it would only be a small house but then would have to stay there ALL the time. LOL i have been wandering for 30 years....just moving from place to place every year or 2. so this kind of thing is already built into
my brain. LOL

as far as the deduction .... i'll be paying cash for whatever i get so there wont be a mortage on it.

i wouldnt be moving daily or weekly it would most likely be every 3 or 4 months. when i get to someplace new.... i like to stay a while.

and i do like your comment about doing it as long as you are physically able. i guess thats something to keep in mind. thanks so much for your input.
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Old 11-21-2009, 11:28 AM   #10
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i have moved north to VIRGINIA CITY , Nevada
Join Date: Feb 2009
Posts: 119
Quote:
Originally Posted by Inland RV Center, In View Post
Living in the Airstream, I believe is cheaper in the long run.

To begin with, no annual property taxes.

Yes, a license plate annualy, but far cheaper than property taxes.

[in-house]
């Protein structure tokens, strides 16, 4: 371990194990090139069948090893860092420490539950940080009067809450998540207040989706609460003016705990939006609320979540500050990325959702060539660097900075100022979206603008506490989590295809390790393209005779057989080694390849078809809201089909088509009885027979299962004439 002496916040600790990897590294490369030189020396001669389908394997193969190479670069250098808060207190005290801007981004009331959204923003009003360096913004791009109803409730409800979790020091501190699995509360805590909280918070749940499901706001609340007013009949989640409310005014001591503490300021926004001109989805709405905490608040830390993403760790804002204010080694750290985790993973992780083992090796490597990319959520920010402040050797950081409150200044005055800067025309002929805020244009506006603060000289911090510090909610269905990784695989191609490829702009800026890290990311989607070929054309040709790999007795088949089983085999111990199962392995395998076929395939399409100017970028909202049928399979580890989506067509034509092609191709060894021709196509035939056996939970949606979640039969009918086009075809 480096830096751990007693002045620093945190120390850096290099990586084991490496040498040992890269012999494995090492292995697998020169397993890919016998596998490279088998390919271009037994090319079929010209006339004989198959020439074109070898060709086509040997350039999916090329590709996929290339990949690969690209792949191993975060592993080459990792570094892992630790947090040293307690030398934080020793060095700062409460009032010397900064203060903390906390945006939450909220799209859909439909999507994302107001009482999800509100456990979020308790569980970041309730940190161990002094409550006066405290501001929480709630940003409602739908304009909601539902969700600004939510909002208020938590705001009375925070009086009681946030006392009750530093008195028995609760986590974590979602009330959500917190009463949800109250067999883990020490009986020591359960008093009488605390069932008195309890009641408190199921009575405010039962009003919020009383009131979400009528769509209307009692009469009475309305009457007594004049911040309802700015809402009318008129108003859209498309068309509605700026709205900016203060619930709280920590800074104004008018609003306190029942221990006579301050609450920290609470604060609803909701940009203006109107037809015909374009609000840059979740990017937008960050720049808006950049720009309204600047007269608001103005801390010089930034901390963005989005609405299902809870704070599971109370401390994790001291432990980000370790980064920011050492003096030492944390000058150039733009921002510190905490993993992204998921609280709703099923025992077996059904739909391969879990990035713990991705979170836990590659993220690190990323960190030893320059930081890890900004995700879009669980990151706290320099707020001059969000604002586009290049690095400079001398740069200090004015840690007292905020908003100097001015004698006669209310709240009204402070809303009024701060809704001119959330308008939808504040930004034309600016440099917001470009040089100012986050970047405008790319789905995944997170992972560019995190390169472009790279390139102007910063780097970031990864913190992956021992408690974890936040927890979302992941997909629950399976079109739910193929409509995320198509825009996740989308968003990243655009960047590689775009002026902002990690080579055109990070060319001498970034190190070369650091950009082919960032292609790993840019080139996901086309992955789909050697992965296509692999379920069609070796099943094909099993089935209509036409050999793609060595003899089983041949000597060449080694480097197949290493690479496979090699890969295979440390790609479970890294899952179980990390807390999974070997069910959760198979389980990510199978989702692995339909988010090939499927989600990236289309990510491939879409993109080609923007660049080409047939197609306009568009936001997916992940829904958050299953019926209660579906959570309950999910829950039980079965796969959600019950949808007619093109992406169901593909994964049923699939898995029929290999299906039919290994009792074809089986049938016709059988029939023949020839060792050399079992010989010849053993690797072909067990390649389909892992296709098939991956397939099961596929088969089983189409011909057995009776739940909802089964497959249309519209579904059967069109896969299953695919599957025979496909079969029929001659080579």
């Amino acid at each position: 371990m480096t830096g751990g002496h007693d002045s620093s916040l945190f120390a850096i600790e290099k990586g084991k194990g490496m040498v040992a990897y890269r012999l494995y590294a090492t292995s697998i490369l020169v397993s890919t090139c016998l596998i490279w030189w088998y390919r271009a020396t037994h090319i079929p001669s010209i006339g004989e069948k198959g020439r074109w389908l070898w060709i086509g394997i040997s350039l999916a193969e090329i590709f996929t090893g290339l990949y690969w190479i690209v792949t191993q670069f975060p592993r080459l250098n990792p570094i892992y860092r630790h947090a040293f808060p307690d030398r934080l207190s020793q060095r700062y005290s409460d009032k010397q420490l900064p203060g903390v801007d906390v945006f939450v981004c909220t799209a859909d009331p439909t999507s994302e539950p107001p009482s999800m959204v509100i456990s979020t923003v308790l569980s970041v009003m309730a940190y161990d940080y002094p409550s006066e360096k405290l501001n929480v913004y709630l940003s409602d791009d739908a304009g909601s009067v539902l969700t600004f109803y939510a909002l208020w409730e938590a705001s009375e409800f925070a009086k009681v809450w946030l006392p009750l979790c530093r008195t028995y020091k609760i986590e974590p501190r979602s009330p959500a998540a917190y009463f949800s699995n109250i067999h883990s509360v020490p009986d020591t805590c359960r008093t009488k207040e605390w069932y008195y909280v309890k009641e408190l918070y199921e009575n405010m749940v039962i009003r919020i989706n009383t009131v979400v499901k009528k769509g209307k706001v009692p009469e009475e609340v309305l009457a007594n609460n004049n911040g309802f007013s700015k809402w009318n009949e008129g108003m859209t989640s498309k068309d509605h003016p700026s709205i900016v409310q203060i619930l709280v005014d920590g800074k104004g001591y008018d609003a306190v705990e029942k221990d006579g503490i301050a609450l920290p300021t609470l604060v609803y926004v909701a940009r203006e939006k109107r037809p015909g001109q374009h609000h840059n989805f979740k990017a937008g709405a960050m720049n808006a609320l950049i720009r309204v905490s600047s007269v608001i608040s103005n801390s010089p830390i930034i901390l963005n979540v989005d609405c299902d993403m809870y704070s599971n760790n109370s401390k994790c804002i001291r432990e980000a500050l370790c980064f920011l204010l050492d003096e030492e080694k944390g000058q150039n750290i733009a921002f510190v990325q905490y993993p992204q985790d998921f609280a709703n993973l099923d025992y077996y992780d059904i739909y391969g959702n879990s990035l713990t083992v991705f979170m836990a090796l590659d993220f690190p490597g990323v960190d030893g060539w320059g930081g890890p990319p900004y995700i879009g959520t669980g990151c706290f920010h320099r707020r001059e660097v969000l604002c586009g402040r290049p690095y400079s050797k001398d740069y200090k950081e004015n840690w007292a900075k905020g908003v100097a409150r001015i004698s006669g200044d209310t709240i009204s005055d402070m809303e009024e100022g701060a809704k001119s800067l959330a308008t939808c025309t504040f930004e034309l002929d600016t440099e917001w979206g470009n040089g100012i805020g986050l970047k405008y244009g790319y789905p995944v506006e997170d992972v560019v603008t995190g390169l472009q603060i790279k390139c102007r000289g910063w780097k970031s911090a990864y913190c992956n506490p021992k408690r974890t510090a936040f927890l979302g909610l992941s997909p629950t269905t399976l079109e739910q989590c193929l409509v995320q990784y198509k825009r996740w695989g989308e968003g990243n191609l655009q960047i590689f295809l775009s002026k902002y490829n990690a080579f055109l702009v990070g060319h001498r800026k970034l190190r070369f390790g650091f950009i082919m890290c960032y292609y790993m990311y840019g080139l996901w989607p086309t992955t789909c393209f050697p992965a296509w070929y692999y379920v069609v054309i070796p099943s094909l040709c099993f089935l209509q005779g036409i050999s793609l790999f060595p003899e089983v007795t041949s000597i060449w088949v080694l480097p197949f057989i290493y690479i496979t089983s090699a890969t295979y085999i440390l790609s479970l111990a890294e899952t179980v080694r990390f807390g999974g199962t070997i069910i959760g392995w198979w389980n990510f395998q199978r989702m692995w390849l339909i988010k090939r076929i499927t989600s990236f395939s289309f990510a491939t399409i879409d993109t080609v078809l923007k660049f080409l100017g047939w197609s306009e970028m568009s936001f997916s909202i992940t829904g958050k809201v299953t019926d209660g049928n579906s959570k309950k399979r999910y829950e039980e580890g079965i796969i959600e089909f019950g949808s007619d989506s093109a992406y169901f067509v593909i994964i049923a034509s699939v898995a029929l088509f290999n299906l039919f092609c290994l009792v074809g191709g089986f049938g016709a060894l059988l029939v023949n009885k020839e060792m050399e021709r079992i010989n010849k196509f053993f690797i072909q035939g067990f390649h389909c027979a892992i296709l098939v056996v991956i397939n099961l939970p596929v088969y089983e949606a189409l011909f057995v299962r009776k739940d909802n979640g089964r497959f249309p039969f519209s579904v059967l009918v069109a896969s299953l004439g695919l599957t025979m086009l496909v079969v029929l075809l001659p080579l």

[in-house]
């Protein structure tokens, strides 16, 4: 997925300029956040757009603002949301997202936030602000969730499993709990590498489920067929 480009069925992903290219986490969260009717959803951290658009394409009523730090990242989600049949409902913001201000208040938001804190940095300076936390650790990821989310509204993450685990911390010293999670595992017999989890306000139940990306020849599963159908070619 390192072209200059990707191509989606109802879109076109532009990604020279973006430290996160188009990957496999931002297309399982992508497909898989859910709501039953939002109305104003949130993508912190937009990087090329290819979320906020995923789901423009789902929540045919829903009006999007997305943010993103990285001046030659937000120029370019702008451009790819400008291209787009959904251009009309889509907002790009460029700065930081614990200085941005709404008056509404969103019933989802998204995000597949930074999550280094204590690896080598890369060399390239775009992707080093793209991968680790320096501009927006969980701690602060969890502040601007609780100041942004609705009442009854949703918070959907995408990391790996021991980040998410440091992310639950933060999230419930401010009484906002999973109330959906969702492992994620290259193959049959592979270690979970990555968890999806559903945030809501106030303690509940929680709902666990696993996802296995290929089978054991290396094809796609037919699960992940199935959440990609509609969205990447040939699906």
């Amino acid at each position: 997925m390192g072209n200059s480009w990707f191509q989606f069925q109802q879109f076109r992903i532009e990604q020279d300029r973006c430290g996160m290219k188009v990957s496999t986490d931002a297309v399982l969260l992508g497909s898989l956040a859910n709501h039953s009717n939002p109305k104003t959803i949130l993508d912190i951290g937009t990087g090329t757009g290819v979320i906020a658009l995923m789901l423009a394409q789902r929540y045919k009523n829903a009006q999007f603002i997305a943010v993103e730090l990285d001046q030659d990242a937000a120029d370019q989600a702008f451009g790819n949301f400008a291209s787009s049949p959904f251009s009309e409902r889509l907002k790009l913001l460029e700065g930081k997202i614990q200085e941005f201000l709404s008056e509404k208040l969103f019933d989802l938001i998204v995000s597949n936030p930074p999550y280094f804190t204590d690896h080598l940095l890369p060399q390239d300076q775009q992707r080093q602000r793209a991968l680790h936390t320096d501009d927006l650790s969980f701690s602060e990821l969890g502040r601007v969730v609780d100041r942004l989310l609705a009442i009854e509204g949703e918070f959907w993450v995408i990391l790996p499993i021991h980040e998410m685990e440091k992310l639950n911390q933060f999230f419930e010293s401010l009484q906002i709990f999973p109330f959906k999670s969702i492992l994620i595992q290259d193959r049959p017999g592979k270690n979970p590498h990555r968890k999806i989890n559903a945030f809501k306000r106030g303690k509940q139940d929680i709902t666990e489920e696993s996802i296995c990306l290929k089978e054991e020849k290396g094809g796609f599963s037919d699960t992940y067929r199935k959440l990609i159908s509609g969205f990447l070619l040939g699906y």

Insurance in both cases.

If you don't like your neighbors, it's easy to relocate with the Airstream.

Learning the hookup's, the traveling, and the parking again, is all easy, if taught properly.

If you have even a little mechanic ability, the rest comes easy.

Andy

thanks Andy..... you wouldnt happen to know of anyone that has a gently used 28 foot AS would you? LOL
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Old 11-21-2009, 11:30 AM   #11
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Quote:
Originally Posted by AnnieD View Post
thanks Andy..... you wouldnt happen to know of anyone that has a gently used 28 foot AS would you? LOL
Not off hand, but I will check around Monday and Tuesday for you.

Andy
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Old 11-21-2009, 11:33 AM   #12